He’s skilled. He’s talented. He’s dominant. And he’s gigantic. When he’s on his A-game, he’s a giant amongst men.
That’s June Mar Fajardo.
He’s the reigning league MVP and his stats and play on the court solidifies his place as arguably the best player in the PBA right now.
For his team, the San Miguel Beermen, he is their MVP as well. I mean, he literally is the most valuable player on that roster. Yes, they have a couple of ex-Smart Gilas players and they have a former MVP, but without JMF’s dominant presence on the floor, their team struggles and will lose eventually come playoff time.
And yet, the Kraken needs help.
Fajardo knows that he cannot win a championship all by his lonesome. Not in this league. He will face systematic defenses – schemes that are designed to pack the paint with multiple players. He will face guys his size – this is where the likes of Greg Slaughter come into play. The point is, all eleven other teams have schemes made solely to stop Fajardo. And last night’s game against Alaska proves that teams are more than willing to take on the Kraken.
The Aces used different players and different styles of defense to keep up with the MVP. They sent Sonny Thoss, Calvin Abueva, and Vic Manuel to defend Fajardo while their guards were ready to help and then rotate if he opted to kick the ball out. They went with a zone for a few times to focus on the paint, and when they switched to man-to-man, they either fronted Fajardo or doubled him immediately. The Aces were extremely prepared, like a student who studied for an exam three weeks before. Other contenders like Purefoods and Ginebra can take a page from how well the Aces defended Fajardo.
This is when help is needed.
But what do I mean by help? Is it just his teammates producing more? Isn’t it enough that you have Arwind Santos? Are SMB’s plays too focused on Fajardo?
One thing that struck me for the first four games of the Beermen was their over-reliance on Fajardo’s rebounding and efficiency on the floor. The points may be distributed fairly evenly among the entire SMB team, but it’s the shooting efficiency and percentages that jump out.
Here are the field goal shooting percentages from their perimeter guys and starters in the first four games:
Arwind Santos: 6-for-16 (37.5 percent), 4-for-11 (36.4 percent), 9-for-10 (90 percent), 5-for-15 (33 percent)
Marcio Lassiter: 4-for-11 (36 percent), 1-for-10 (10 percent), 5-for-14 (35.7 percent), 2-for-13 (15.4 percent)
Chris Lutz: 5-for-14 (35.7 percent), 4-for-8 (50 percent), 2-for-6 (33 percent), 5-for-10 (50 percent)
Sol Mercado: 2-for-6 (33 percent), 6-for-8 (75 percent), 3-for-8 (37.5 percent), Mercado: 3-for-11 (27.3 percent)
And here are Fajardo’s numbers:
June Mar Fajardo: 6-for-7 (85.7 percent), 10-for-18 (55.6 percent), 7-for-11 (63.6 percent), 4-for-10 (40 percent)
The only person consistent here is Fajardo. Even though it’s a given that Fajardo has a higher field goal percentage because he lives so close to the paint, it’s the lack of consistency from their outside shooting that can cause trouble for San Miguel in the future. Arwind can’t go 9-for-10 one game and go 5-for-15 in the next. And what about Lassiter? He has been struggling to say the least. Last night he only made two field goals out of 13 shots and was 0-for-7 from downtown. Talk about shooting blanks.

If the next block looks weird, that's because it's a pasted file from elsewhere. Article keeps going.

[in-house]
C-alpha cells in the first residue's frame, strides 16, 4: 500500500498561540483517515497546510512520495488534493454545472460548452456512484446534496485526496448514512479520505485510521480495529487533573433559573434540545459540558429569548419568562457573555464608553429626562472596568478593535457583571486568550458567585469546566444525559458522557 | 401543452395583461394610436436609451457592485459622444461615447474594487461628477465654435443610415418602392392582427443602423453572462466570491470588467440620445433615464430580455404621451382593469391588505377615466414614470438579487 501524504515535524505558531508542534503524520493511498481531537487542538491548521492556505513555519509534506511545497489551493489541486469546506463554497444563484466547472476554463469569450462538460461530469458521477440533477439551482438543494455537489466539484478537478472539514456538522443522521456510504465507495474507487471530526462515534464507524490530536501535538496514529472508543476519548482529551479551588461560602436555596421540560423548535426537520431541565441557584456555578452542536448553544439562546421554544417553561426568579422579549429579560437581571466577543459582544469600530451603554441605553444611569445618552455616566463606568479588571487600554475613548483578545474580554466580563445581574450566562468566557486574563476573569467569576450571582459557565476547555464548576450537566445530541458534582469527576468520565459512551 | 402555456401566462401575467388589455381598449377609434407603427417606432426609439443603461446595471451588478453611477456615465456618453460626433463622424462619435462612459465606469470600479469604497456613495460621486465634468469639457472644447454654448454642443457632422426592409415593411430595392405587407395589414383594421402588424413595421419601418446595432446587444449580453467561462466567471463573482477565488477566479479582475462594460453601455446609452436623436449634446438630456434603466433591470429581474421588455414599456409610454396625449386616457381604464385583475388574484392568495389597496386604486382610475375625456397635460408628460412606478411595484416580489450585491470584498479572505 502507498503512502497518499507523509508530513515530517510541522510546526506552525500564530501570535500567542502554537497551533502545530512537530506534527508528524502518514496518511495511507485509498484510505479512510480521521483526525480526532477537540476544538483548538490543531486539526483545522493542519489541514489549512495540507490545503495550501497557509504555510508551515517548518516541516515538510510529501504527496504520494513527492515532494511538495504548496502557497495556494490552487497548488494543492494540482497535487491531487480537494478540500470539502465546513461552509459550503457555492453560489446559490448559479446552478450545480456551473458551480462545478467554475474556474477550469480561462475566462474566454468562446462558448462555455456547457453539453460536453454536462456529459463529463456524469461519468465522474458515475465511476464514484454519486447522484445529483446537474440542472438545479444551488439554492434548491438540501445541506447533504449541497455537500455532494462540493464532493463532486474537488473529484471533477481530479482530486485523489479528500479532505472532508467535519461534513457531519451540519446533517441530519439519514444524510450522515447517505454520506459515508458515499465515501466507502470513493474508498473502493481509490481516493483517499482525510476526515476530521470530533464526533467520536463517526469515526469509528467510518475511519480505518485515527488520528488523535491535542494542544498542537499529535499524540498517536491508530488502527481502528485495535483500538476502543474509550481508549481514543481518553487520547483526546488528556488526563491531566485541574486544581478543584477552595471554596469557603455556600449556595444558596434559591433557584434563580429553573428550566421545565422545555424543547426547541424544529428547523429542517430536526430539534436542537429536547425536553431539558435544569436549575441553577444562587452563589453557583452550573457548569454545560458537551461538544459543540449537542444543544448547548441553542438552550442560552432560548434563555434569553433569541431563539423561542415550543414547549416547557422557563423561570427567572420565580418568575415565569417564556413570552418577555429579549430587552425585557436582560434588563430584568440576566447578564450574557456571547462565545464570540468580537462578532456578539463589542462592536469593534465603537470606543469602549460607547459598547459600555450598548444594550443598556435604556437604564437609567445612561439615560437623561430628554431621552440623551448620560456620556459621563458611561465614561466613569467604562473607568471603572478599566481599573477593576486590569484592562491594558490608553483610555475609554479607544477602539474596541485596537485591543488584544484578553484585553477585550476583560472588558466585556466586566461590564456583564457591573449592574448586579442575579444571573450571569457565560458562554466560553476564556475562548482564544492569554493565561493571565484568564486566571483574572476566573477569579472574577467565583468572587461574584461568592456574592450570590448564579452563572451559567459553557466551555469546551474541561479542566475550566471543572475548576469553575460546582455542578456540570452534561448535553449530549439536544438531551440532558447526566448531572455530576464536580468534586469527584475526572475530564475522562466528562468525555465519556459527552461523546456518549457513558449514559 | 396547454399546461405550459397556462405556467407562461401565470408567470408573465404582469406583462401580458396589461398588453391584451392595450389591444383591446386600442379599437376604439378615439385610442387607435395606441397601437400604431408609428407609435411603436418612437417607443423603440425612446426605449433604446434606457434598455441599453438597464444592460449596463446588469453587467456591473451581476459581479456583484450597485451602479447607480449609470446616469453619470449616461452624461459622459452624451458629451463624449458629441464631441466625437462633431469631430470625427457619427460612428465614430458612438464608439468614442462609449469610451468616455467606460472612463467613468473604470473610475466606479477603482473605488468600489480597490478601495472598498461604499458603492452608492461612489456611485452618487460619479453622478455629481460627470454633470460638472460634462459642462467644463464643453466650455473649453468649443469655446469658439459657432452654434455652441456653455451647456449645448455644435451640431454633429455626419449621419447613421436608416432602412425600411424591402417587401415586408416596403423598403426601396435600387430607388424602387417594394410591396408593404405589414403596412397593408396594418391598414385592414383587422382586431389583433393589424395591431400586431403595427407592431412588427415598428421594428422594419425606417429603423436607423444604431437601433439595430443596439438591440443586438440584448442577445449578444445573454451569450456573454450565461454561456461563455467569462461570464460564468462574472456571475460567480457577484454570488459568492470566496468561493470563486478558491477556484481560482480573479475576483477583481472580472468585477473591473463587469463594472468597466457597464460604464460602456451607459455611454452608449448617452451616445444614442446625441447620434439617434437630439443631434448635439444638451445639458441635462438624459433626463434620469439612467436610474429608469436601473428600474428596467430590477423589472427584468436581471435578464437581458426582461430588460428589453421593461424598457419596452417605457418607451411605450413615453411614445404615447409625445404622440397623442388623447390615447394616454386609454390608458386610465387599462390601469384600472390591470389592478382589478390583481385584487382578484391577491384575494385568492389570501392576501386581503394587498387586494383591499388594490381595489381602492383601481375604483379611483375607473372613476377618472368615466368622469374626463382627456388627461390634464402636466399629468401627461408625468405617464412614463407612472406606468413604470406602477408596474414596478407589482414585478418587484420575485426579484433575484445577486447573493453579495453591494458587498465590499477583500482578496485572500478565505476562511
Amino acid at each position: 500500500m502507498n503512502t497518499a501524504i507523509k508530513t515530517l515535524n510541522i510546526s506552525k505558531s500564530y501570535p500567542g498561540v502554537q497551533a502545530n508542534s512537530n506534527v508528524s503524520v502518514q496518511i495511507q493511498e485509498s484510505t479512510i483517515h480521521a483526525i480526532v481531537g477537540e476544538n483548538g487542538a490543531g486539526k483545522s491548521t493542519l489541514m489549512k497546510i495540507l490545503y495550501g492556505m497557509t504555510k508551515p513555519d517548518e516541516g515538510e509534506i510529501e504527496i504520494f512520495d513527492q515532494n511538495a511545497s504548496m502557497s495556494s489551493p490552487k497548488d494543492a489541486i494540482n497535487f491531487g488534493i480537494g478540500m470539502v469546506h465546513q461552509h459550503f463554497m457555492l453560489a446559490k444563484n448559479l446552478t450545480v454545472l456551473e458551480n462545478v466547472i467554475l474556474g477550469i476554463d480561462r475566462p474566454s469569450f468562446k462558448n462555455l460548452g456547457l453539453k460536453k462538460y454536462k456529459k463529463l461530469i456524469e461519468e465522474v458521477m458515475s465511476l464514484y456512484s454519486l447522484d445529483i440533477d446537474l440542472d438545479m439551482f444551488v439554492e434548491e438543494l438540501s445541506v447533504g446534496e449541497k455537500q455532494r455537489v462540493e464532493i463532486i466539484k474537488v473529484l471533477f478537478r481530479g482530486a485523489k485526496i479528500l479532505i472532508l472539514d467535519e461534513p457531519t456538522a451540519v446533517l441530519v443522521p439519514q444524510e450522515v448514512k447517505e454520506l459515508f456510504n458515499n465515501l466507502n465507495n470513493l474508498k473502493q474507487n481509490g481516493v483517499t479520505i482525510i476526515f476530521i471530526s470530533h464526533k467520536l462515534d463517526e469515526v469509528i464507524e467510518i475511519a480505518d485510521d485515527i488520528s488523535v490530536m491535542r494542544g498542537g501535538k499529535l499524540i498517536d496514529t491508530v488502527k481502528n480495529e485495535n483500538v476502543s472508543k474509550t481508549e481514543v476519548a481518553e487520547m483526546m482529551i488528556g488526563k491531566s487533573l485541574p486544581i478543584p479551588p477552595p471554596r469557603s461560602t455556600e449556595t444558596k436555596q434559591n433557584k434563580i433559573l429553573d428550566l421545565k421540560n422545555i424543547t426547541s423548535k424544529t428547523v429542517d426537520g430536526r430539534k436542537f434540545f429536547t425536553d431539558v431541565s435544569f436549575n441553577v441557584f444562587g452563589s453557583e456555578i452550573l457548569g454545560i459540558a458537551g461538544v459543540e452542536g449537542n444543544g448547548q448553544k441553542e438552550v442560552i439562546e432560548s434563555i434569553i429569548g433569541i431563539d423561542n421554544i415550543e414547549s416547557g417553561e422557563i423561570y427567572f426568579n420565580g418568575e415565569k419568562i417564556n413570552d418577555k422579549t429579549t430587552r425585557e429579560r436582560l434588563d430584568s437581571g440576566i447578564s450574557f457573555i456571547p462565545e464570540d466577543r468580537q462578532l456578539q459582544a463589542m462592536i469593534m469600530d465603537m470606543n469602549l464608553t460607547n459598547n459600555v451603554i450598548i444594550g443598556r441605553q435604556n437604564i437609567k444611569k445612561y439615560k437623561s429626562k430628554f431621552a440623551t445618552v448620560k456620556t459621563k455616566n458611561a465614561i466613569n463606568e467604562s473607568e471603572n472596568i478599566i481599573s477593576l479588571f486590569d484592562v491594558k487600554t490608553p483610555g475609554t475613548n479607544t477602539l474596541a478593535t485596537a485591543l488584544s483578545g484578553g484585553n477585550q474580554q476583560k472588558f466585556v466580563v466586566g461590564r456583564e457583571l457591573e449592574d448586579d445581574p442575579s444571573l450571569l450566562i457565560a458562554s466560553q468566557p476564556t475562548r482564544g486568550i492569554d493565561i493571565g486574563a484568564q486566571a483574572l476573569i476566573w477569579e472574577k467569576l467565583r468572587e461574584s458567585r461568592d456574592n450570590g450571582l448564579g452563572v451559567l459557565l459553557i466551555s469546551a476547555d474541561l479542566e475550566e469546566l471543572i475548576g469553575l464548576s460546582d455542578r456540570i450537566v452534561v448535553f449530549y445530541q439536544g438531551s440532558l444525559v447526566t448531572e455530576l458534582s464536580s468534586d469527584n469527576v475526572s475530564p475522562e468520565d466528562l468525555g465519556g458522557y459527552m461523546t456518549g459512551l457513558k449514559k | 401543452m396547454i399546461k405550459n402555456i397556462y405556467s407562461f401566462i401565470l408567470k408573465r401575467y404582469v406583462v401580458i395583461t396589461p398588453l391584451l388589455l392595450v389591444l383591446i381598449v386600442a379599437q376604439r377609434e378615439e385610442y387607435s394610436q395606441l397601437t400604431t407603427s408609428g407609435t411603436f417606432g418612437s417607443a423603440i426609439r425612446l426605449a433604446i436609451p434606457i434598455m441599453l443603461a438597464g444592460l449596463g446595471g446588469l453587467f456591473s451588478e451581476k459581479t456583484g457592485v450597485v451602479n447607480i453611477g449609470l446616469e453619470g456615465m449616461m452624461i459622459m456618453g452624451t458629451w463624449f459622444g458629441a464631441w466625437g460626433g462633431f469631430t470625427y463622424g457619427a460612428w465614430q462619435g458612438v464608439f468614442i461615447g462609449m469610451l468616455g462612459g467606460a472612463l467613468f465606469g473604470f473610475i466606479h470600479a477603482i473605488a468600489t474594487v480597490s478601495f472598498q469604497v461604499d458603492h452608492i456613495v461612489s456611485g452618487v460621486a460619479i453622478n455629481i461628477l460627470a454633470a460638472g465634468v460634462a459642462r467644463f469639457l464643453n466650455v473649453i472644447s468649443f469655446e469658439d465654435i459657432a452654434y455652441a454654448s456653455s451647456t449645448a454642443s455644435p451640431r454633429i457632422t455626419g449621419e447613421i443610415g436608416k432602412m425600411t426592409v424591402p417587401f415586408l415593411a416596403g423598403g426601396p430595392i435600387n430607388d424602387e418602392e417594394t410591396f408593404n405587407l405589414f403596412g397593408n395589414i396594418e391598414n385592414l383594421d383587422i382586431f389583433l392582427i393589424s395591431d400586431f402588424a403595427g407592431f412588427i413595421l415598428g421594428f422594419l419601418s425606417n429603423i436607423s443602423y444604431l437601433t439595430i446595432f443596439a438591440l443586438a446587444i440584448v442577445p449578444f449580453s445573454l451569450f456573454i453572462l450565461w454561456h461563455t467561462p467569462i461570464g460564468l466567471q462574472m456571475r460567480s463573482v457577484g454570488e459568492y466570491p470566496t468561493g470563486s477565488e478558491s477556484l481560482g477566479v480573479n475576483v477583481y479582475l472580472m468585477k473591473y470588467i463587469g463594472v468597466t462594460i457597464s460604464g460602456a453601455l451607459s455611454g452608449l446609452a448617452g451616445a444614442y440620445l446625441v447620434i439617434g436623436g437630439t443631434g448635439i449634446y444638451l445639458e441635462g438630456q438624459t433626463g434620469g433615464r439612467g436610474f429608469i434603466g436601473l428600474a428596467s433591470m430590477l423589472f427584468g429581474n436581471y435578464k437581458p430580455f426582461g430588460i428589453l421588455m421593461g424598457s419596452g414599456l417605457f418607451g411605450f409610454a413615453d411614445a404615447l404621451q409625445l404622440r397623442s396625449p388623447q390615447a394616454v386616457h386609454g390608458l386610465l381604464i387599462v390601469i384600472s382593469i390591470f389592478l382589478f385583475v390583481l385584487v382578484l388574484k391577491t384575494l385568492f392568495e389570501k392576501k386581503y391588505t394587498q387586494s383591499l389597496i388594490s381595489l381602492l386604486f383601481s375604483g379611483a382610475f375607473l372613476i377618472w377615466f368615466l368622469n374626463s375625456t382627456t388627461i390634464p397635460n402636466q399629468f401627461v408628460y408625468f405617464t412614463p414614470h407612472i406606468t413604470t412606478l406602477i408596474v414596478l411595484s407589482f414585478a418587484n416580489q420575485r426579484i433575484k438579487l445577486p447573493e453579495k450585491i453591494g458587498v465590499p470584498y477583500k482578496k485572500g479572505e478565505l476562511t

It’s not really the number of shots that the San Miguel players take. In fact, the attempts are spread out pretty well. It’s the shot selection that’s eerie. Lutz, Lassiter, and Santos may be relying too much on Fajardo to grab the offensive board every single time they put a shot up. In all of their games, there were at least two or three instances when either Lutz or Lassiter settled for an off-balance fadeaway and June Mar just cleaned the mess up by putting it back in the hole.
The perimeter players got away from shooting inconsistently in the first three games, but the law of averages finally caught up with them against Alaska. Fajardo got 16 rebounds, nine of which were offensive, but he needed to grab more in order for them to get the win.
It doesn’t help also that off the bench, SMB fielded either Justin Chua and David Semerad and not Doug Kramer and Rico Maierhofer. Both Chua and Semerad are still new to the PBA and to what SMB wants to do. In last night’s game, Semerad had four points (all on free throws) and five fouls in 11 minutes, while Chua registered 0 points in four minutes. The Kraken needs some big guy help.
When Fajardo goes to the bench, SMB becomes a totally different team. And on some levels, that’s okay. Fajardo on the bench means Arwind Santos gets more room to operate. Their offense can actually survive without Fajardo on the floor. However, the problem is on the defensive end, plus the rebounding. Abueva and Thoss were in foul trouble and the SMB players didn’t do enough to exploit that. Abueva, at 6’3”, got 18 rebounds, seven of which were from the offensive glass.
There has to be a balance between going with Fajardo, meaning feeding him the ball, and designing more plays for other players. And again, the perimeter players – Lutz, Lassiter, Mercado, and you can also include Chris Ross and Ronald Tubid – have to shoot as if Fajardo isn’t there to get the rebound. They have to act like snipers, shooting with precision and accuracy, and not be like Rambo, who uses entire magazines to shoot bad guys.
It’s still early in the season, I know. And June Mar will still be June Mar. He will still be dominant versus whoever he’s up against. However, the San Miguel Beermen know that they have to utilize all of Fajardo’s capabilities, while still producing quality and efficient numbers as a team if they want to have success in the playoffs.
SMB needs their MVP and the MVP also needs his team.